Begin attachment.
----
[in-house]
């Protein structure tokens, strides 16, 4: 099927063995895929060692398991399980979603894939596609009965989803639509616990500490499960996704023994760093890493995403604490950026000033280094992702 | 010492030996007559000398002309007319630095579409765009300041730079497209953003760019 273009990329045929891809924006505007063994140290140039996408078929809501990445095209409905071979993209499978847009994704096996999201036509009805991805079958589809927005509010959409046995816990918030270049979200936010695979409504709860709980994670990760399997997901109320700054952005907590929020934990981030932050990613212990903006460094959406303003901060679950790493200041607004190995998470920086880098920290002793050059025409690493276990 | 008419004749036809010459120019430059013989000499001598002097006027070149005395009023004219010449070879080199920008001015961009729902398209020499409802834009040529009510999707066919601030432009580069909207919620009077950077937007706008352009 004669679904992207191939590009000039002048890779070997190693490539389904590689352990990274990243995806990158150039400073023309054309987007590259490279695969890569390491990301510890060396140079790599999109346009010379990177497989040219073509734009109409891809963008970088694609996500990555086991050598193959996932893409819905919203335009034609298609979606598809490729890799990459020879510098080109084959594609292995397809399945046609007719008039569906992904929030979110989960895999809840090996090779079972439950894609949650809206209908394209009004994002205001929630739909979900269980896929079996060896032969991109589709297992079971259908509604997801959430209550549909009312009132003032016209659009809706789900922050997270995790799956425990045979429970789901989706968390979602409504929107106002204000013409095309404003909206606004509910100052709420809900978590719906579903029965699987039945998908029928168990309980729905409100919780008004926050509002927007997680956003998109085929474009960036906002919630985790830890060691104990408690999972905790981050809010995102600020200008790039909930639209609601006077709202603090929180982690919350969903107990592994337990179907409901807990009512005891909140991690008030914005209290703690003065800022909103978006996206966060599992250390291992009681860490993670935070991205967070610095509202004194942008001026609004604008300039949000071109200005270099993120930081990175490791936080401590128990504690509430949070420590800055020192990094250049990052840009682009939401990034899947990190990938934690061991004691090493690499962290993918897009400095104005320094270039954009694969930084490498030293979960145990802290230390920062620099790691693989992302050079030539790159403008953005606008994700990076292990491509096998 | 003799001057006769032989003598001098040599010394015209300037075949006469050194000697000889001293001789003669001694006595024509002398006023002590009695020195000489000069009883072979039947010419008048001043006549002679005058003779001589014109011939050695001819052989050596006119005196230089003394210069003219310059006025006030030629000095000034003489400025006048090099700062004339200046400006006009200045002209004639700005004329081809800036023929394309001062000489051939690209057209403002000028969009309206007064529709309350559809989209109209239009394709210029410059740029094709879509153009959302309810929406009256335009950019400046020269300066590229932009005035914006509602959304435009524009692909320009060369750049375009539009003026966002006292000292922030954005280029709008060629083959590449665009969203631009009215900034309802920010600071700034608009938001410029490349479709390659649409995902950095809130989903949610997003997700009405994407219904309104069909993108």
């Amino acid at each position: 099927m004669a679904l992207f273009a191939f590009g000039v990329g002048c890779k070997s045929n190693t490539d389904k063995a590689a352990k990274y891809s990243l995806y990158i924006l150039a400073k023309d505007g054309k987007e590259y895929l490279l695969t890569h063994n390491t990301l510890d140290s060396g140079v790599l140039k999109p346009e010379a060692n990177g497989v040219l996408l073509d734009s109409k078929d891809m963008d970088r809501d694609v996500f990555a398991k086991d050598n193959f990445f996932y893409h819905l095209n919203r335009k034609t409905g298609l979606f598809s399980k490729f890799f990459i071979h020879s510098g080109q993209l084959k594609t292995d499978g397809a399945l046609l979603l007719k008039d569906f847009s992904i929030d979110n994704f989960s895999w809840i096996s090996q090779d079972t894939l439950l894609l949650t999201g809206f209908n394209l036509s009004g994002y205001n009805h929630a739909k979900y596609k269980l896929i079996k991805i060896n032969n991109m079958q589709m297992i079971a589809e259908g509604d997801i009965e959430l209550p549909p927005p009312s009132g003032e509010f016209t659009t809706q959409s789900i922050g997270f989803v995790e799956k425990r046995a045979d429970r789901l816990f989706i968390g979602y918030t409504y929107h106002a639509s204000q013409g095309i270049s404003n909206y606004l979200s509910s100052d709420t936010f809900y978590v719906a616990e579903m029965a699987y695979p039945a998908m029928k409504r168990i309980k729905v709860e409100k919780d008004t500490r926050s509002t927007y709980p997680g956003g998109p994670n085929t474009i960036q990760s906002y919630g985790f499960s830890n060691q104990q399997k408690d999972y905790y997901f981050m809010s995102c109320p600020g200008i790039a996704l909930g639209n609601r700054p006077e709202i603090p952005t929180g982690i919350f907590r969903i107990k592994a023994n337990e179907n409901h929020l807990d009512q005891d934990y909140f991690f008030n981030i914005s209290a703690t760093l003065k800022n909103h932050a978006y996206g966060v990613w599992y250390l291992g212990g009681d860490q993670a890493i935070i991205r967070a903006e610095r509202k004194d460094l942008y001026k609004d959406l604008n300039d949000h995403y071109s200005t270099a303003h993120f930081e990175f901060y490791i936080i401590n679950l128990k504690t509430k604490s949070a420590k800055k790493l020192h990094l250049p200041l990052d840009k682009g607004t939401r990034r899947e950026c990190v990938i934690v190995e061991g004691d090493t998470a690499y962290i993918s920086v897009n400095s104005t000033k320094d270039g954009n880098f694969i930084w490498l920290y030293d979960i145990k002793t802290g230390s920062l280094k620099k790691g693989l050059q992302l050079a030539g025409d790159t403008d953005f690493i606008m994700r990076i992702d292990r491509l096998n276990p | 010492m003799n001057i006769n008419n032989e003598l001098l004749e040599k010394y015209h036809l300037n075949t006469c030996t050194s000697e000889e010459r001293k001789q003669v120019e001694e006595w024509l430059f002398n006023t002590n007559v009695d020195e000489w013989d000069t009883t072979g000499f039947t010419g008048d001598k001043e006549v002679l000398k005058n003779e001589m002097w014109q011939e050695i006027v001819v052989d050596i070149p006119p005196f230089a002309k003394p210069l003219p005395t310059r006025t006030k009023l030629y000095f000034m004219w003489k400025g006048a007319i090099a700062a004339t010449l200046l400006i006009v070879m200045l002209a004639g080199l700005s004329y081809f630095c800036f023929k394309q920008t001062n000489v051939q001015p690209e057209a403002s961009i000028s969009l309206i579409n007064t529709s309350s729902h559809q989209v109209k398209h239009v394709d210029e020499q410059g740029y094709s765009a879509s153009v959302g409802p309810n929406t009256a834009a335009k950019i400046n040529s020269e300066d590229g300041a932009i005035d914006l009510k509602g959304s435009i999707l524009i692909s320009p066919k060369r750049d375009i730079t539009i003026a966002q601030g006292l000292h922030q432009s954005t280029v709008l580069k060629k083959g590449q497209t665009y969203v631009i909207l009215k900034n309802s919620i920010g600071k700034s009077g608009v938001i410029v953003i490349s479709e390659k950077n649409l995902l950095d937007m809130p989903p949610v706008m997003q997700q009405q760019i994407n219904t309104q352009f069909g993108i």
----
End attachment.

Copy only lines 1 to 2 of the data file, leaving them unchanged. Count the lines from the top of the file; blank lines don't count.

[in-house]
């Protein structure tokens, strides 16, 4: 099927063995895929060692398991399980979603894939596609009965989803639509616990500490499960996704023994760093890493995403604490950026000033280094992702 | 010492030996007559000398002309007319630095579409765009300041730079497209953003760019 273009990329045929891809924006505007063994140290140039996408078929809501990445095209409905071979993209499978847009994704096996999201036509009805991805079958589809927005509010959409046995816990918030270049979200936010695979409504709860709980994670990760399997997901109320700054952005907590929020934990981030932050990613212990903006460094959406303003901060679950790493200041607004190995998470920086880098920290002793050059025409690493276990 | 008419004749036809010459120019430059013989000499001598002097006027070149005395009023004219010449070879080199920008001015961009729902398209020499409802834009040529009510999707066919601030432009580069909207919620009077950077937007706008352009 004669679904992207191939590009000039002048890779070997190693490539389904590689352990990274990243995806990158150039400073023309054309987007590259490279695969890569390491990301510890060396140079790599999109346009010379990177497989040219073509734009109409891809963008970088694609996500990555086991050598193959996932893409819905919203335009034609298609979606598809490729890799990459020879510098080109084959594609292995397809399945046609007719008039569906992904929030979110989960895999809840090996090779079972439950894609949650809206209908394209009004994002205001929630739909979900269980896929079996060896032969991109589709297992079971259908509604997801959430209550549909009312009132003032016209659009809706789900922050997270995790799956425990045979429970789901989706968390979602409504929107106002204000013409095309404003909206606004509910100052709420809900978590719906579903029965699987039945998908029928168990309980729905409100919780008004926050509002927007997680956003998109085929474009960036906002919630985790830890060691104990408690999972905790981050809010995102600020200008790039909930639209609601006077709202603090929180982690919350969903107990592994337990179907409901807990009512005891909140991690008030914005209290703690003065800022909103978006996206966060599992250390291992009681860490993670935070991205967070610095509202004194942008001026609004604008300039949000071109200005270099993120930081990175490791936080401590128990504690509430949070420590800055020192990094250049990052840009682009939401990034899947990190990938934690061991004691090493690499962290993918897009400095104005320094270039954009694969930084490498030293979960145990802290230390920062620099790691693989992302050079030539790159403008953005606008994700990076292990491509096998 | 003799001057006769032989003598001098040599010394015209300037075949006469050194000697000889001293001789003669001694006595024509002398006023002590009695020195000489000069009883072979039947010419008048001043006549002679005058003779001589014109011939050695001819052989050596006119005196230089003394210069003219310059006025006030030629000095000034003489400025006048090099700062004339200046400006006009200045002209004639700005004329081809800036023929394309001062000489051939690209057209403002000028969009309206007064529709309350559809989209109209239009394709210029410059740029094709879509153009959302309810929406009256335009950019400046020269300066590229932009005035914006509602959304435009524009692909320009060369750049375009539009003026966002006292000292922030954005280029709008060629083959590449665009969203631009009215900034309802920010600071700034608009938001410029490349479709390659649409995902950095809130989903949610997003997700009405994407219904309104069909993108």